Skip to main content

San Francisco wants to turn a chunk of downtown into the city’s Bourbon Street

A bustling city street at dusk, filled with a diverse crowd and illuminated by neon signs, with a lit tower in the background.
Revelers gather on Bourbon Street in the French Quarter in New Orleans on Aug. 13, 2021. | Source: Mario Tama/Getty Images

San Francisco doesn’t have an equivalent to Bourbon Street or the Las Vegas Strip, where throngs of drunken revelers clutch colorful frozen cocktails on public streets. 

But a new proposal by Mayor London Breed would create the city’s—and the state’s—first “entertainment zone,” allowing restaurants and bars to sell alcoholic beverages for consumption outdoors. 

Breed’s office is pitching the inaugural zone in the Financial District on Front Street between California and Sacramento streets, a block populated by Royal Exchange, Harrington’s Bar and Grill, and Schroeder’s. 

However, in typical San Francisco fashion, the fun is subject to a bevy of rules and regulations. 

For one, the city first has to introduce and pass legislation to establish a framework that defines and allows the designation of entertainment zones. The ordinance would also have to revise local open container laws to make the outdoor drinking zone legal. 

Additionally, the zone would only be active during outdoor events specifically permitted by the California Department of Alcoholic Beverage Control.

Although the ABC permits outdoor events to serve alcohol, outside vendors typically provide these services, meaning existing businesses don’t get much benefit from those events.

Entertainment zones were enabled by Senate Bill 76, a law spearheaded by state Sen. Scott Wiener, which allows cities to create temporary areas where brick-and-mortar bars and restaurants can sell alcohol to-go, providing them with a competitive advantage similar to that of licensed vendors at festivals.

“San Francisco’s Downtown is seeing a new surge of excitement, and we are thrilled to be the first city in California to take advantage of this new law to bring opportunities that foster joy for our residents, workers and visitors,” Breed said in a statement. “Our message is clear: San Francisco is having fun, thriving and open for business.”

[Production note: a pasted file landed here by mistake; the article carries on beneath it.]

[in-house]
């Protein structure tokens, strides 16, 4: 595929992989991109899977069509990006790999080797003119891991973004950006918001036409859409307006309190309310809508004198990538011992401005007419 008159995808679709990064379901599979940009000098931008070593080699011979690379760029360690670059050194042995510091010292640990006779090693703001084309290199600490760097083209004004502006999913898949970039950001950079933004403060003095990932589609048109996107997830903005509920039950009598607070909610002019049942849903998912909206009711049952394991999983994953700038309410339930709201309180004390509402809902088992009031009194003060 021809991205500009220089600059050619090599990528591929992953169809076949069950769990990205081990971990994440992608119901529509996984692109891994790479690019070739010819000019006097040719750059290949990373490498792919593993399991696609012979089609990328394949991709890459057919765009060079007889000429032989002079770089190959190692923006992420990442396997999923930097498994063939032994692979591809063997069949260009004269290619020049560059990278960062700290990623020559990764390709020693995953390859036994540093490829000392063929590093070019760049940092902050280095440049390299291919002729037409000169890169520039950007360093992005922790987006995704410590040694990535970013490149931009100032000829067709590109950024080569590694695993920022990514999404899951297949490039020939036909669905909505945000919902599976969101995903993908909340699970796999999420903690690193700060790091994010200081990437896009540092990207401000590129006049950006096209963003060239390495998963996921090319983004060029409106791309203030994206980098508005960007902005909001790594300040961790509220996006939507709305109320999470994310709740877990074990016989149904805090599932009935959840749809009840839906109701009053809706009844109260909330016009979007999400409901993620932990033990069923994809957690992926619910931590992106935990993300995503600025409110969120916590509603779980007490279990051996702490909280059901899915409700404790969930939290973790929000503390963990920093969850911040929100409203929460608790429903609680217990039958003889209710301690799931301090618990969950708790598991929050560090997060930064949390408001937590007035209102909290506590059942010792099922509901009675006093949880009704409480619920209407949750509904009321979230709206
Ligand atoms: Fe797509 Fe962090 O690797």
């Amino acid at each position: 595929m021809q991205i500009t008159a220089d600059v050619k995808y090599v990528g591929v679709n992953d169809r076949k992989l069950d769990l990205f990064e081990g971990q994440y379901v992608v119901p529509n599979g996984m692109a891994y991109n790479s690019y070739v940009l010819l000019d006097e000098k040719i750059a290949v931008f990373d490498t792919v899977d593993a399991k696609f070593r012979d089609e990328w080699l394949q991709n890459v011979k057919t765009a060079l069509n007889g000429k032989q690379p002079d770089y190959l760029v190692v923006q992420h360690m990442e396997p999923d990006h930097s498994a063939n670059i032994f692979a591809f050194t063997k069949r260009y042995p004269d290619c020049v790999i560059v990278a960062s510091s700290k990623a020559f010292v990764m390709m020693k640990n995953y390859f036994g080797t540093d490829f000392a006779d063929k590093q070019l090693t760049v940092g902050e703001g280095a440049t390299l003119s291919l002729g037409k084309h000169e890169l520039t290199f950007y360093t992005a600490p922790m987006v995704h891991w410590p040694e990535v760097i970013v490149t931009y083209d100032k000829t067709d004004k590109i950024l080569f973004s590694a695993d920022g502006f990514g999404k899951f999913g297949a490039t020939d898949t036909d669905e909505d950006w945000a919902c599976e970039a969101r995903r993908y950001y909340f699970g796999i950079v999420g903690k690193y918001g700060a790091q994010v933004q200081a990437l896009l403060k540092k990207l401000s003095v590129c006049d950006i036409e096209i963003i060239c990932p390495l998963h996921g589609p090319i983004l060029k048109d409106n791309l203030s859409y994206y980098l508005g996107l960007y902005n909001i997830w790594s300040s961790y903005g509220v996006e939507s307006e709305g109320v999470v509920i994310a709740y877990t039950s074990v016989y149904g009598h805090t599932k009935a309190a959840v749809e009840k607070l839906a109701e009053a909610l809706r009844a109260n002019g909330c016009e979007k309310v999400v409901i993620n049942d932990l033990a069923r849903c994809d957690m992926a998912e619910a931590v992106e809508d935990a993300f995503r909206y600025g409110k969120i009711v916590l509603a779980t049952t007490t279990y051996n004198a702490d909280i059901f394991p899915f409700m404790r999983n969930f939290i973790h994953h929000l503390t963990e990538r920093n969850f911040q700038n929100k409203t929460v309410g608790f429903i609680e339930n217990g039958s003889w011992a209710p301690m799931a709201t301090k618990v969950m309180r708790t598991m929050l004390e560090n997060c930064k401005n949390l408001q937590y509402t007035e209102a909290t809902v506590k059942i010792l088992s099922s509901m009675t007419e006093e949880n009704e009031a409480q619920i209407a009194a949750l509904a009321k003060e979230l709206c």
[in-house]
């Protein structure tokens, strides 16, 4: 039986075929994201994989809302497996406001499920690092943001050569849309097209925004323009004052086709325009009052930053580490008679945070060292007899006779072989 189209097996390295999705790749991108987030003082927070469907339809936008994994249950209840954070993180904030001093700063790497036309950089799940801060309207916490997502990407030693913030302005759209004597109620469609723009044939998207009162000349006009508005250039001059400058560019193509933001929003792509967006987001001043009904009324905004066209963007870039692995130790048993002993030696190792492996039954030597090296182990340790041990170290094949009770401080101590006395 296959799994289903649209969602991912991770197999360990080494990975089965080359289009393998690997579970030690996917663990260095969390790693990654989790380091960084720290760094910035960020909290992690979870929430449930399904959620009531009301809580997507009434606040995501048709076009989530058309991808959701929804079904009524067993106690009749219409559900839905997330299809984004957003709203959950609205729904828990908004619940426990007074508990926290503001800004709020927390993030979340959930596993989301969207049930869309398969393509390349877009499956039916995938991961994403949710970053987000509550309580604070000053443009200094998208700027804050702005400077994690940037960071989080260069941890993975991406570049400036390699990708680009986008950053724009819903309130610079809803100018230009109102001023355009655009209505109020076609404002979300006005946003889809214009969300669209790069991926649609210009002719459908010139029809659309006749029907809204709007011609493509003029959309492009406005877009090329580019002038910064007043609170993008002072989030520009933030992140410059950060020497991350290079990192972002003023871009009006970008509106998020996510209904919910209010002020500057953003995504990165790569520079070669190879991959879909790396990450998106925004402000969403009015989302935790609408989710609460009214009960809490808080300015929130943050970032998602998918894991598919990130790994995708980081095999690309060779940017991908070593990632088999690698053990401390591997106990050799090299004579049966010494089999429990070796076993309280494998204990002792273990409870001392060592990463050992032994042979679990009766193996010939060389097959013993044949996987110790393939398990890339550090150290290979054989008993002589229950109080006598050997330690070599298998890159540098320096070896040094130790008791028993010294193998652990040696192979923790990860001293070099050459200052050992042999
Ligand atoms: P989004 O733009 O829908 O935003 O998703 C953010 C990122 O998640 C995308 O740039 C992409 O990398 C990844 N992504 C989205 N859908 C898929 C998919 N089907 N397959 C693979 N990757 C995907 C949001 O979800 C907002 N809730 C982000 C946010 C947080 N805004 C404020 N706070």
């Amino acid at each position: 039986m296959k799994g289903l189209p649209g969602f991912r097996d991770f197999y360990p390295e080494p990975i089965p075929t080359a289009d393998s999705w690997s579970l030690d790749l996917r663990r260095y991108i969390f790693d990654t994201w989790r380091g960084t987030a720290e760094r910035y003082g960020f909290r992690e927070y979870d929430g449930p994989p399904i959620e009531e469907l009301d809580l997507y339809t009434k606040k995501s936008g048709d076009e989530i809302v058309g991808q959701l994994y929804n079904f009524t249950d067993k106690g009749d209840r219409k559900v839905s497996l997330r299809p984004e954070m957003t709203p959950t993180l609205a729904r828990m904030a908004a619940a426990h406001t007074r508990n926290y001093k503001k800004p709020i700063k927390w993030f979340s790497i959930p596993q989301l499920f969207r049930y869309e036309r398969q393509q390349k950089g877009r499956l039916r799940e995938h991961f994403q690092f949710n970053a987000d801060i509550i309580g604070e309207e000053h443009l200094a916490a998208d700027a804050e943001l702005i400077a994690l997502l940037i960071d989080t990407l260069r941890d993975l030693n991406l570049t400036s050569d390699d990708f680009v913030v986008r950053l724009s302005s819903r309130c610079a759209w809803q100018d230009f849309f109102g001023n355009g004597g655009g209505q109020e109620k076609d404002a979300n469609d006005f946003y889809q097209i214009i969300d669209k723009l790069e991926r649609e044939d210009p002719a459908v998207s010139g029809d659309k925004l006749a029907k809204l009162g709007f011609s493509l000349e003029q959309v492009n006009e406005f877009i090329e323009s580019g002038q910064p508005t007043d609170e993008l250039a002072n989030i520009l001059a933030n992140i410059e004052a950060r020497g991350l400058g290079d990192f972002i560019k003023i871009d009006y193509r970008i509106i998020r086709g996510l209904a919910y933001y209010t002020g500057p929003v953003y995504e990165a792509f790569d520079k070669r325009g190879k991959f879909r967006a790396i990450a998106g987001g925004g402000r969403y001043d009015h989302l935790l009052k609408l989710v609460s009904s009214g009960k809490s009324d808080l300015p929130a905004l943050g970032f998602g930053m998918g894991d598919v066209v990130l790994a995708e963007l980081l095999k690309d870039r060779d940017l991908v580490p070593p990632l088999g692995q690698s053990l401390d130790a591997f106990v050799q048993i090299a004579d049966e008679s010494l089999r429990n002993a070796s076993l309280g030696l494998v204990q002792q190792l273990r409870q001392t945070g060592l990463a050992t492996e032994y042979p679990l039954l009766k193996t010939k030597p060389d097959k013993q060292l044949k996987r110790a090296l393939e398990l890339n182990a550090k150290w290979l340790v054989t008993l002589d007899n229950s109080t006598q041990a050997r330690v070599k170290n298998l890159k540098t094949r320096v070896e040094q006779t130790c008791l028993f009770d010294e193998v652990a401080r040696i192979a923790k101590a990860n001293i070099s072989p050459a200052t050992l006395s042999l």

With the shift to hybrid work, city leaders have banked hard on turning downtown into a destination for arts and culture. Although several bars have opened or reopened over the last year, the area still suffers from a dearth of late-night activities.

New programs introduced in recent months include Downtown First Thursdays, a monthly all-ages party organized by the nonprofit Into the Streets on Second Street between Market and Folsom streets.

Breed is also directing the Office of Economic and Workforce Development to partner with the nonprofit SF New Deal to launch a $500,000 program offering up to 20 grants to fund economic revitalization projects related to nightlife or entertainment downtown.

These could include new live performances at downtown venues, the establishment of additional entertainment zones or new food and music festivals. 

“Downtown San Francisco needs a nightlife renaissance post-pandemic. Launching California’s first ever entertainment zone on Front Street is significant and will catalyze more reasons to come downtown,” Robbie Silver, executive director of the Downtown SF Partnership, said in a statement.